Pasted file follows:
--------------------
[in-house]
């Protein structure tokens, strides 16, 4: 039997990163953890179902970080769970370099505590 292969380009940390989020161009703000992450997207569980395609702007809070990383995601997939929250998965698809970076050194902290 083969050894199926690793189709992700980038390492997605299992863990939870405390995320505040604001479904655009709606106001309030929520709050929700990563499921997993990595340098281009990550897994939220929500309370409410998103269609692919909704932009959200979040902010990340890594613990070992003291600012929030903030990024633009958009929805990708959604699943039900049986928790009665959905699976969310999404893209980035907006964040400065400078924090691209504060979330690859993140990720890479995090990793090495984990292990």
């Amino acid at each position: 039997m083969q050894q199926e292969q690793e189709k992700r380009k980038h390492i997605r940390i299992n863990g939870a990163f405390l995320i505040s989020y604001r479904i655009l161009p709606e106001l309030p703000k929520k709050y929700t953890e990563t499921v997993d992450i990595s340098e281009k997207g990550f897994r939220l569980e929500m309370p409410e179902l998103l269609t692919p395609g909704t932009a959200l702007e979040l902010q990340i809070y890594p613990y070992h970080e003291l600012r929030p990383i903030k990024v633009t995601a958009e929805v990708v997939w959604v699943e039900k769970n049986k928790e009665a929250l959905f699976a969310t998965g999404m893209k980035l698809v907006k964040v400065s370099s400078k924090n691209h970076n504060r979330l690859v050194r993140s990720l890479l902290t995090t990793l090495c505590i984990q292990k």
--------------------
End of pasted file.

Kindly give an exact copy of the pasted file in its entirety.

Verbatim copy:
[in-house]
């Protein structure tokens, strides 16, 4: 039997990163953890179902970080769970370099505590 292969380009940390989020161009703000992450997207569980395609702007809070990383995601997939929250998965698809970076050194902290 083969050894199926690793189709992700980038390492997605299992863990939870405390995320505040604001479904655009709606106001309030929520709050929700990563499921997993990595340098281009990550897994939220929500309370409410998103269609692919909704932009959200979040902010990340890594613990070992003291600012929030903030990024633009958009929805990708959604699943039900049986928790009665959905699976969310999404893209980035907006964040400065400078924090691209504060979330690859993140990720890479995090990793090495984990292990």
């Amino acid at each position: 039997m083969q050894q199926e292969q690793e189709k992700r380009k980038h390492i997605r940390i299992n863990g939870a990163f405390l995320i505040s989020y604001r479904i655009l161009p709606e106001l309030p703000k929520k709050y929700t953890e990563t499921v997993d992450i990595s340098e281009k997207g990550f897994r939220l569980e929500m309370p409410e179902l998103l269609t692919p395609g909704t932009a959200l702007e979040l902010q990340i809070y890594p613990y070992h970080e003291l600012r929030p990383i903030k990024v633009t995601a958009e929805v990708v997939w959604v699943e039900k769970n049986k928790e009665a929250l959905f699976a969310t998965g999404m893209k980035l698809v907006k964040v400065s370099s400078k924090n691209h970076n504060r979330l690859v050194r993140s990720l890479l902290t995090t990793l090495c505590i984990q292990k």